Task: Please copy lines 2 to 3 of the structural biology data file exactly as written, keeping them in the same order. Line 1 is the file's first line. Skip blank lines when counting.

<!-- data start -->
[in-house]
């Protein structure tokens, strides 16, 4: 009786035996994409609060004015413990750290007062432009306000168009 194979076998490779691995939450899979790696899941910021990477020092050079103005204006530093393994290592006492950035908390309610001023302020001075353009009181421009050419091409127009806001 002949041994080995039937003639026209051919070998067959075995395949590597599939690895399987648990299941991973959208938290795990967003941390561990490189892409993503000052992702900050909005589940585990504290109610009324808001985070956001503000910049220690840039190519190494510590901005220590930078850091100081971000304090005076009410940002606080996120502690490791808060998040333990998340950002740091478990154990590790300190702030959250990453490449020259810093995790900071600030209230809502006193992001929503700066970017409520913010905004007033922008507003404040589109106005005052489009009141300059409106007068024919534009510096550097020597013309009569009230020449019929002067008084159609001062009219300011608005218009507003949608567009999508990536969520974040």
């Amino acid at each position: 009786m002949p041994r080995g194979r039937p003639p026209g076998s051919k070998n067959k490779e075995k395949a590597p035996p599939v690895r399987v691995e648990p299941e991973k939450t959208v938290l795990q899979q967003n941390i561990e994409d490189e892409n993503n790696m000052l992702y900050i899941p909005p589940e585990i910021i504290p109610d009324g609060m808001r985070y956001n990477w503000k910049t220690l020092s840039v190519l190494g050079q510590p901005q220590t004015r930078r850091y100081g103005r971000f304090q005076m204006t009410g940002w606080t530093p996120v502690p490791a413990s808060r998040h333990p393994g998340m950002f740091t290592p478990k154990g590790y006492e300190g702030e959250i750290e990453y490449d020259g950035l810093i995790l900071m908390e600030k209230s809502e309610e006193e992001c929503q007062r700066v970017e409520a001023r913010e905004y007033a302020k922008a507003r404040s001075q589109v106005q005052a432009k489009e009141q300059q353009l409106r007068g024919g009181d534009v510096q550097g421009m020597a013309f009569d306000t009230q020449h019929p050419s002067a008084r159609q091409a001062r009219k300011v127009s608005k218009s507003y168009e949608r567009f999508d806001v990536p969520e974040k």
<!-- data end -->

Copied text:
């Protein structure tokens, strides 16, 4: 009786035996994409609060004015413990750290007062432009306000168009 194979076998490779691995939450899979790696899941910021990477020092050079103005204006530093393994290592006492950035908390309610001023302020001075353009009181421009050419091409127009806001 002949041994080995039937003639026209051919070998067959075995395949590597599939690895399987648990299941991973959208938290795990967003941390561990490189892409993503000052992702900050909005589940585990504290109610009324808001985070956001503000910049220690840039190519190494510590901005220590930078850091100081971000304090005076009410940002606080996120502690490791808060998040333990998340950002740091478990154990590790300190702030959250990453490449020259810093995790900071600030209230809502006193992001929503700066970017409520913010905004007033922008507003404040589109106005005052489009009141300059409106007068024919534009510096550097020597013309009569009230020449019929002067008084159609001062009219300011608005218009507003949608567009999508990536969520974040």
């Amino acid at each position: 009786m002949p041994r080995g194979r039937p003639p026209g076998s051919k070998n067959k490779e075995k395949a590597p035996p599939v690895r399987v691995e648990p299941e991973k939450t959208v938290l795990q899979q967003n941390i561990e994409d490189e892409n993503n790696m000052l992702y900050i899941p909005p589940e585990i910021i504290p109610d009324g609060m808001r985070y956001n990477w503000k910049t220690l020092s840039v190519l190494g050079q510590p901005q220590t004015r930078r850091y100081g103005r971000f304090q005076m204006t009410g940002w606080t530093p996120v502690p490791a413990s808060r998040h333990p393994g998340m950002f740091t290592p478990k154990g590790y006492e300190g702030e959250i750290e990453y490449d020259g950035l810093i995790l900071m908390e600030k209230s809502e309610e006193e992001c929503q007062r700066v970017e409520a001023r913010e905004y007033a302020k922008a507003r404040s001075q589109v106005q005052a432009k489009e009141q300059q353009l409106r007068g024919g009181d534009v510096q550097g421009m020597a013309f009569d306000t009230q020449h019929p050419s002067a008084r159609q091409a001062r009219k300011v127009s608005k218009s507003y168009e949608r567009f999508d806001v990536p969520e974040k």